Careful consideration will have to be given to the implications of various tax requirements on the development and use of the asset project, particularly if the organisation who takes ownership of it is a registered charity.
The summary below is not comprehensive but provides an overview of the issues to help research and consider the implications of different taxes on the project and get the best out of professional advisors.
Value Added Tax (VAT)
Most business transactions involve supplies of goods or services and VAT is payable if they are
- supplies made in the United Kingdom (UK) or the Isle of Man;
- by a taxable person
- in the course or furtherance of business and
- not specifically exempted or zero-rated.
Currently there are three rates of VAT (a standard rate of 20%, a reduced rate of 5% and a zero rate).
Capital costs and VAT on land
VAT rates on construction works vary according to the building use being created (for example buildings for some uses that are new attract zero rating), the status of the building (for example whether it is listed) the nature of the construction work (whether it is refurbishment or new construction) and whether a registered charity is involved.
Dealings with land are generally exempt from VAT although some can be standard (eg grants of rights) or zero-rated (eg residential or charitable and first grant of property, new property, conversion from commercial to residential or listed and substantially reconstructed).
It is, however, possible to "opt to tax" property the "supply" of which would ordinarily be exempt, and VAT would be payable. In such circumstances a charity can, before the transaction settles, serve a certificate on the owner or landlord disapplying its option to tax. The charity would have to keep using the property for "relevant charitable purposes" (ie it couldn't, for example, hire out a hall for income).
Any charity should, therefore, check the VAT status of the property immediately and consider (a) the purposes to which the property will be put, and (b) that disapplying the option to tax may make the transaction a less attractive prospect for the owner or landlord (due to irrecoverability or repayment of VAT).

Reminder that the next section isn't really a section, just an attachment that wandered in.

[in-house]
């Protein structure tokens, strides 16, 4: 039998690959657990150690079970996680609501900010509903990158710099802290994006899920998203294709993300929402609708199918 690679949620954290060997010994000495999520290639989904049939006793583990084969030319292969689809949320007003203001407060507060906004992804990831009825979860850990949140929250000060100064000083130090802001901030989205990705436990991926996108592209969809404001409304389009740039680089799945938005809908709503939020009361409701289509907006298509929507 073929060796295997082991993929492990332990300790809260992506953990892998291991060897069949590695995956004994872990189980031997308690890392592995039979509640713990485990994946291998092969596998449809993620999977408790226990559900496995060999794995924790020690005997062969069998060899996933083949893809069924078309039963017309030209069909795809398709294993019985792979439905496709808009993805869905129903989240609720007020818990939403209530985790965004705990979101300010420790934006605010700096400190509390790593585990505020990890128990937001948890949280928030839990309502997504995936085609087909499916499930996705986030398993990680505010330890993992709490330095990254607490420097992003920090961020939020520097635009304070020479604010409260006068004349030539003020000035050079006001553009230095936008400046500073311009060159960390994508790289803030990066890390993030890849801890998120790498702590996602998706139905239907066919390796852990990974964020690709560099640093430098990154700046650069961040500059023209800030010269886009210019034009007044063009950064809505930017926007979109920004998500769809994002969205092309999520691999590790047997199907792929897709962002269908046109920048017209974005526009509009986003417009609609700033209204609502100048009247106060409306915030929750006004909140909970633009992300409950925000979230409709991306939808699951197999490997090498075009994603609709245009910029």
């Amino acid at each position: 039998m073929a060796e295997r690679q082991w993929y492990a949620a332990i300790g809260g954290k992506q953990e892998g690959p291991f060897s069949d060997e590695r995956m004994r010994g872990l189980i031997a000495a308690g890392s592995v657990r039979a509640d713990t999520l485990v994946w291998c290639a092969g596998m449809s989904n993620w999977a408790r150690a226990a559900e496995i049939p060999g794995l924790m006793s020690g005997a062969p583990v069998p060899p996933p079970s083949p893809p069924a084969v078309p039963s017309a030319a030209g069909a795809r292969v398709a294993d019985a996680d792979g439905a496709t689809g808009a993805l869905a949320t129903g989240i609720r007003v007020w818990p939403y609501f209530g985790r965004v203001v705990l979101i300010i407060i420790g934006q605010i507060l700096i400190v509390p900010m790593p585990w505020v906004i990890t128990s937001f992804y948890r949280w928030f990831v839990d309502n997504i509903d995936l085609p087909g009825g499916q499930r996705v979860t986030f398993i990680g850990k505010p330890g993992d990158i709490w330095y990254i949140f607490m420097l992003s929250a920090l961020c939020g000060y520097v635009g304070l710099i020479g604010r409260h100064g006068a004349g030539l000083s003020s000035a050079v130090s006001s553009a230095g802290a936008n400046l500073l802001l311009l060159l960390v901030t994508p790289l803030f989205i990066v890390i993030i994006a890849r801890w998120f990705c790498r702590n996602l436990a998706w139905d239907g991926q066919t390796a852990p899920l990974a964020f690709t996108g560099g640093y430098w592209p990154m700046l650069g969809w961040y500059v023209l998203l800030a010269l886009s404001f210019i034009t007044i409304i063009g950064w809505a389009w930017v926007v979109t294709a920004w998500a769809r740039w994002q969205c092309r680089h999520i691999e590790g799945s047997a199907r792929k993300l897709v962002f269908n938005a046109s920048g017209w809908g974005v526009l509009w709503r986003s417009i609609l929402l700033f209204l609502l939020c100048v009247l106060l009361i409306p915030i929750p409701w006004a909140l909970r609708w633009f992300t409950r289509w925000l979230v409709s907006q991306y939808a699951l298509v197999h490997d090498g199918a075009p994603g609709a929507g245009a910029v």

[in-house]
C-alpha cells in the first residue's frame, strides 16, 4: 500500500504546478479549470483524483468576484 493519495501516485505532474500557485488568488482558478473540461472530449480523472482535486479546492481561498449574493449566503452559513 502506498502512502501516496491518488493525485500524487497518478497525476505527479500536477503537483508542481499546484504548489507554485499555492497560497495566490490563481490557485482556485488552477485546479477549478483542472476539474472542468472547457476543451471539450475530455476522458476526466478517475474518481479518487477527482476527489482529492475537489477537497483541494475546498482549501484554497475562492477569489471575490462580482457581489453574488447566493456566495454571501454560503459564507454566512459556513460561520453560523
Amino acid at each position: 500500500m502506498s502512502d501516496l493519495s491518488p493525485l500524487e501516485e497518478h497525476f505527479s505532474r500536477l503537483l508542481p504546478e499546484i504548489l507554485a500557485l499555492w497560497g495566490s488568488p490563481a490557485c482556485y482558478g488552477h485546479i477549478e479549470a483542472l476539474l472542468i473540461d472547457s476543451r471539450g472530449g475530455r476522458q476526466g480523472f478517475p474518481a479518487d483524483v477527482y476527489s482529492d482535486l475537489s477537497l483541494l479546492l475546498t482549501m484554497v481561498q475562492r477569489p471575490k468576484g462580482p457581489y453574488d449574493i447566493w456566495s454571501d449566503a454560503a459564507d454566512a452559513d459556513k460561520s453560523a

VAT is payable at the standard rate for all professional fees associated with the development and construction process.
Reduced Rate supplies are things like:
- Domestic fuel or power
- Installation of energy saving materials
- Grant funded installation of heating equipment or security goods or connection of gas supply
- Renovation and alteration of dwellings
- Women's sanitary products and Children's car seats
Exempt or zero-rated supplies do include some aspects of construction and improvement of land and buildings and activities like betting and gaming, books, educational and training activities, food and catering and aspects of sport and leisure.
How the asset is used and the form of the organisation that will own it or run it will affect VAT applicable to revenue costs and income, and will therefore impact on the overall viability and sustainability of the asset.
This is a complex area of planning and implementation of asset development and transfer and it is recommended that professional advice is be obtained. That said, very helpful advice can be gathered from local VAT offices and there is a great deal of free guidance available.
Land and Buildings Transaction Tax
Land and Buildings Transaction Tax (LBTT) is a charge on land and property transactions. This tax replaced Stamp Duty Land Tax on 1 April 2015 (save for exceptions regarding certain contracts entered into on or before 1 May 2012). In the case of sales/purchases, LBTT is charged at increasing percentages on slices of the purchase price (ie not a single rate of tax applied to the whole amount). In the case of leases, residential leases are exempt from LBTT and commercial leases are subject to LBTT (taxed according to a calculation based on the rent payable, returns being required throughout the lease term). It should be noted that LBTT is payable on the amount chargeable plus VAT, and also that it might be possible to claim charitable relief. Funding may be available for LBTT on the purchase price of the property concerned.
(NB Tax rates quoted in these documents may change but general guidance remains relevant.)
Be aware that business rates are chargeable for non-domestic property. It is worth checking the rateable value of any asset prior to acquisition, and also calculating the potential rates liability. For an overview of business rates and non-occupied and charitable relief see https://www.mygov.scot/business-rates-relief/charitable-rate-relief/.
Local authorities have a certain amount of discretion in this area by virtue of the recent community empowerment legislation - see section 140 of the Community Empowerment (Scotland) Act 2015, which allows local authorities to reduce or remit rates with reference to the category of land, or areas, activities or other specified matters. The reduction or remission ceases on a change in occupation. Note that from 1 April 2017 vacant non-domestic properties will be brought into a water charging regime.